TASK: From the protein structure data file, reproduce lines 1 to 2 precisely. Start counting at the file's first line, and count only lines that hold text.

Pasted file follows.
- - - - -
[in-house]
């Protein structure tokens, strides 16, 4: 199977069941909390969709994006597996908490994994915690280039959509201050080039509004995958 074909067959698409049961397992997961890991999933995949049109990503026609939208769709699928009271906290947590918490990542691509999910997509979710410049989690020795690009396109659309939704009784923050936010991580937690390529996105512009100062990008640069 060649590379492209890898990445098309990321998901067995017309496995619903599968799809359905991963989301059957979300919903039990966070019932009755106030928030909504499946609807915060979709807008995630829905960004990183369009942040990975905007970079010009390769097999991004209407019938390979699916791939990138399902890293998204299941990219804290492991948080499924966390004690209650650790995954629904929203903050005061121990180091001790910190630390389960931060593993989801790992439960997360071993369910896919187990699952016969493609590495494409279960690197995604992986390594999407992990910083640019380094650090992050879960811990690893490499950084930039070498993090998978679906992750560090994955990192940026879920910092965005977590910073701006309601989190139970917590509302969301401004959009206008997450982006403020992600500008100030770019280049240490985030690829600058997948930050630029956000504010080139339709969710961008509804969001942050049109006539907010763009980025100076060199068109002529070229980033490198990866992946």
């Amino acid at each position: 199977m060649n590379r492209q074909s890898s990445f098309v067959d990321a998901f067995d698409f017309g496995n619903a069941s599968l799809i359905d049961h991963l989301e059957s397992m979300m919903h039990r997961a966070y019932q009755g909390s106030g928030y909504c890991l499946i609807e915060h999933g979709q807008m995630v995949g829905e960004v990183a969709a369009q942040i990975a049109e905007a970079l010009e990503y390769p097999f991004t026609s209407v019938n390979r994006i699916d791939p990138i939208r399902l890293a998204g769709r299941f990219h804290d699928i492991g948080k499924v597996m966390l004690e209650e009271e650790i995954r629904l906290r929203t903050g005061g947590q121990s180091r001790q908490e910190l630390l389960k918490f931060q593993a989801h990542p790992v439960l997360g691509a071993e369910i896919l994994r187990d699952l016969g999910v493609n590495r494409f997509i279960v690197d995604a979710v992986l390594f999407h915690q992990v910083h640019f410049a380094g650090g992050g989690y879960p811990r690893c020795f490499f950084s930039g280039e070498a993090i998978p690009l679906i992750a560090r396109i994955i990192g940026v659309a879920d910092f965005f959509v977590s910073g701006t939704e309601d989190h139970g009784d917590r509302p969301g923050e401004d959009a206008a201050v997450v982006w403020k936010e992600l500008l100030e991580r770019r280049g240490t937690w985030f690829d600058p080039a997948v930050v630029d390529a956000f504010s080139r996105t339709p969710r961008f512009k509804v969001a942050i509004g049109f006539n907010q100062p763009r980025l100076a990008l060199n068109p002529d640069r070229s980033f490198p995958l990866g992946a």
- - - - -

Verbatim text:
[in-house]
């Protein structure tokens, strides 16, 4: 199977069941909390969709994006597996908490994994915690280039959509201050080039509004995958 074909067959698409049961397992997961890991999933995949049109990503026609939208769709699928009271906290947590918490990542691509999910997509979710410049989690020795690009396109659309939704009784923050936010991580937690390529996105512009100062990008640069 060649590379492209890898990445098309990321998901067995017309496995619903599968799809359905991963989301059957979300919903039990966070019932009755106030928030909504499946609807915060979709807008995630829905960004990183369009942040990975905007970079010009390769097999991004209407019938390979699916791939990138399902890293998204299941990219804290492991948080499924966390004690209650650790995954629904929203903050005061121990180091001790910190630390389960931060593993989801790992439960997360071993369910896919187990699952016969493609590495494409279960690197995604992986390594999407992990910083640019380094650090992050879960811990690893490499950084930039070498993090998978679906992750560090994955990192940026879920910092965005977590910073701006309601989190139970917590509302969301401004959009206008997450982006403020992600500008100030770019280049240490985030690829600058997948930050630029956000504010080139339709969710961008509804969001942050049109006539907010763009980025100076060199068109002529070229980033490198990866992946």